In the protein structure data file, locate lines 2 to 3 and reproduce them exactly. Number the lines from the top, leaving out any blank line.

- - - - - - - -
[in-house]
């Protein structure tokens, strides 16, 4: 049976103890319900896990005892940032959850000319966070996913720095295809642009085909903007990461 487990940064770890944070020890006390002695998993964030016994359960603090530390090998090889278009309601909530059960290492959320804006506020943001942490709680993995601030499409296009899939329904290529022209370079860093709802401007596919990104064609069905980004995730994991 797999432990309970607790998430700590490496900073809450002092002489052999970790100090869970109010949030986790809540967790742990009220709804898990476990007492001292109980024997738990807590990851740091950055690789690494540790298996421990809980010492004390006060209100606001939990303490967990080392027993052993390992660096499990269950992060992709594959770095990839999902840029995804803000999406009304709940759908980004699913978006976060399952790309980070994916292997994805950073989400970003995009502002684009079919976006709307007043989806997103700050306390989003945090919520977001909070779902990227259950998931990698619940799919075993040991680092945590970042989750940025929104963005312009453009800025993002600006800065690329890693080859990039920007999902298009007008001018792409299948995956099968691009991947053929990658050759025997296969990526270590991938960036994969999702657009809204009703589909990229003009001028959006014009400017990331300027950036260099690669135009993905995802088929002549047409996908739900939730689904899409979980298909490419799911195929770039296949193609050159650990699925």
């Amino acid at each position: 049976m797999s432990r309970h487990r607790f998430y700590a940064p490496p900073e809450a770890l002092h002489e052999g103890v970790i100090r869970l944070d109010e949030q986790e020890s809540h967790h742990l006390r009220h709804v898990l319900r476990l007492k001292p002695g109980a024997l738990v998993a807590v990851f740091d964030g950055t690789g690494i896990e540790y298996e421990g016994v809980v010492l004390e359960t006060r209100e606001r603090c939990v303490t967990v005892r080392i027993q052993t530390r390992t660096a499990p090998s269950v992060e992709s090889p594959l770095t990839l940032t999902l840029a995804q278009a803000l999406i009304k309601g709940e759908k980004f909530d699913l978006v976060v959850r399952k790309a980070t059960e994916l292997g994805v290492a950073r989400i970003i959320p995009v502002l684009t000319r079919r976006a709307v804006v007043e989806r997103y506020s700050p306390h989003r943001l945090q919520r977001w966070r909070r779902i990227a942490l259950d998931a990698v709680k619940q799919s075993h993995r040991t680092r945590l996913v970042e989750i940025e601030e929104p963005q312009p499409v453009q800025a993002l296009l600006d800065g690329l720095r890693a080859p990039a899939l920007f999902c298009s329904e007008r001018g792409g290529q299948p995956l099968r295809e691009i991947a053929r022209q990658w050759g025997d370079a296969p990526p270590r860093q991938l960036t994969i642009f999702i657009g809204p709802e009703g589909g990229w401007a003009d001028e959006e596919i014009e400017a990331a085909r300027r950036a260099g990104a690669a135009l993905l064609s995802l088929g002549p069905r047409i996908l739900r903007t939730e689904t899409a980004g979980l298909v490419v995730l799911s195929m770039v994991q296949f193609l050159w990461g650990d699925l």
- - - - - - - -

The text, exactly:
């Protein structure tokens, strides 16, 4: 049976103890319900896990005892940032959850000319966070996913720095295809642009085909903007990461 487990940064770890944070020890006390002695998993964030016994359960603090530390090998090889278009309601909530059960290492959320804006506020943001942490709680993995601030499409296009899939329904290529022209370079860093709802401007596919990104064609069905980004995730994991 797999432990309970607790998430700590490496900073809450002092002489052999970790100090869970109010949030986790809540967790742990009220709804898990476990007492001292109980024997738990807590990851740091950055690789690494540790298996421990809980010492004390006060209100606001939990303490967990080392027993052993390992660096499990269950992060992709594959770095990839999902840029995804803000999406009304709940759908980004699913978006976060399952790309980070994916292997994805950073989400970003995009502002684009079919976006709307007043989806997103700050306390989003945090919520977001909070779902990227259950998931990698619940799919075993040991680092945590970042989750940025929104963005312009453009800025993002600006800065690329890693080859990039920007999902298009007008001018792409299948995956099968691009991947053929990658050759025997296969990526270590991938960036994969999702657009809204009703589909990229003009001028959006014009400017990331300027950036260099690669135009993905995802088929002549047409996908739900939730689904899409979980298909490419799911195929770039296949193609050159650990699925």
């Amino acid at each position: 049976m797999s432990r309970h487990r607790f998430y700590a940064p490496p900073e809450a770890l002092h002489e052999g103890v970790i100090r869970l944070d109010e949030q986790e020890s809540h967790h742990l006390r009220h709804v898990l319900r476990l007492k001292p002695g109980a024997l738990v998993a807590v990851f740091d964030g950055t690789g690494i896990e540790y298996e421990g016994v809980v010492l004390e359960t006060r209100e606001r603090c939990v303490t967990v005892r080392i027993q052993t530390r390992t660096a499990p090998s269950v992060e992709s090889p594959l770095t990839l940032t999902l840029a995804q278009a803000l999406i009304k309601g709940e759908k980004f909530d699913l978006v976060v959850r399952k790309a980070t059960e994916l292997g994805v290492a950073r989400i970003i959320p995009v502002l684009t000319r079919r976006a709307v804006v007043e989806r997103y506020s700050p306390h989003r943001l945090q919520r977001w966070r909070r779902i990227a942490l259950d998931a990698v709680k619940q799919s075993h993995r040991t680092r945590l996913v970042e989750i940025e601030e929104p963005q312009p499409v453009q800025a993002l296009l600006d800065g690329l720095r890693a080859p990039a899939l920007f999902c298009s329904e007008r001018g792409g290529q299948p995956l099968r295809e691009i991947a053929r022209q990658w050759g025997d370079a296969p990526p270590r860093q991938l960036t994969i642009f999702i657009g809204p709802e009703g589909g990229w401007a003009d001028e959006e596919i014009e400017a990331a085909r300027r950036a260099g990104a690669a135009l993905l064609s995802l088929g002549p069905r047409i996908l739900r903007t939730e689904t899409a980004g979980l298909v490419v995730l799911s195929m770039v994991q296949f193609l050159w990461g650990d699925l």